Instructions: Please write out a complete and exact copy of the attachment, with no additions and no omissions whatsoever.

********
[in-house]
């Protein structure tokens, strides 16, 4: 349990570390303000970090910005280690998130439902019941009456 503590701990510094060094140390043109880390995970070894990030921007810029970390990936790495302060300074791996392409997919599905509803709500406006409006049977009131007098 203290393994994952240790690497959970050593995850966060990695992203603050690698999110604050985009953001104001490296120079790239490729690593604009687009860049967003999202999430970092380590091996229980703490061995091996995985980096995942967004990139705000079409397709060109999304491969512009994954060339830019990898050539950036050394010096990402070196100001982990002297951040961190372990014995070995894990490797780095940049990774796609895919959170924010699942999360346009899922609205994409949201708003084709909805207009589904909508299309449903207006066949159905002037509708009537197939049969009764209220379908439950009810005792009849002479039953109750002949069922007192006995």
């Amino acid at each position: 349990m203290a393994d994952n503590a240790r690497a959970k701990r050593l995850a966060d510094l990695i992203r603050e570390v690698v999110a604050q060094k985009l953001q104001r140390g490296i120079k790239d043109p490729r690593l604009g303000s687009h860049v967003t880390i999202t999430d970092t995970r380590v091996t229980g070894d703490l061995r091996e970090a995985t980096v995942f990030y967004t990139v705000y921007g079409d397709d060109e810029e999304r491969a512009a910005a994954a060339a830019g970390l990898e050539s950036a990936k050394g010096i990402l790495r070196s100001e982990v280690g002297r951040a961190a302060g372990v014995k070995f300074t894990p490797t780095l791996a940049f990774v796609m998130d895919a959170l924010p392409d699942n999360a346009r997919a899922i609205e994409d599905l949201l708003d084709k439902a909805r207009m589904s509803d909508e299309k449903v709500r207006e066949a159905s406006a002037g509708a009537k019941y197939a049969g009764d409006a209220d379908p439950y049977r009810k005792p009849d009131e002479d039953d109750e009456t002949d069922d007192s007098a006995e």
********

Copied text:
[in-house]
């Protein structure tokens, strides 16, 4: 349990570390303000970090910005280690998130439902019941009456 503590701990510094060094140390043109880390995970070894990030921007810029970390990936790495302060300074791996392409997919599905509803709500406006409006049977009131007098 203290393994994952240790690497959970050593995850966060990695992203603050690698999110604050985009953001104001490296120079790239490729690593604009687009860049967003999202999430970092380590091996229980703490061995091996995985980096995942967004990139705000079409397709060109999304491969512009994954060339830019990898050539950036050394010096990402070196100001982990002297951040961190372990014995070995894990490797780095940049990774796609895919959170924010699942999360346009899922609205994409949201708003084709909805207009589904909508299309449903207006066949159905002037509708009537197939049969009764209220379908439950009810005792009849002479039953109750002949069922007192006995």
């Amino acid at each position: 349990m203290a393994d994952n503590a240790r690497a959970k701990r050593l995850a966060d510094l990695i992203r603050e570390v690698v999110a604050q060094k985009l953001q104001r140390g490296i120079k790239d043109p490729r690593l604009g303000s687009h860049v967003t880390i999202t999430d970092t995970r380590v091996t229980g070894d703490l061995r091996e970090a995985t980096v995942f990030y967004t990139v705000y921007g079409d397709d060109e810029e999304r491969a512009a910005a994954a060339a830019g970390l990898e050539s950036a990936k050394g010096i990402l790495r070196s100001e982990v280690g002297r951040a961190a302060g372990v014995k070995f300074t894990p490797t780095l791996a940049f990774v796609m998130d895919a959170l924010p392409d699942n999360a346009r997919a899922i609205e994409d599905l949201l708003d084709k439902a909805r207009m589904s509803d909508e299309k449903v709500r207006e066949a159905s406006a002037g509708a009537k019941y197939a049969g009764d409006a209220d379908p439950y049977r009810k005792p009849d009131e002479d039953d109750e009456t002949d069922d007192s007098a006995e």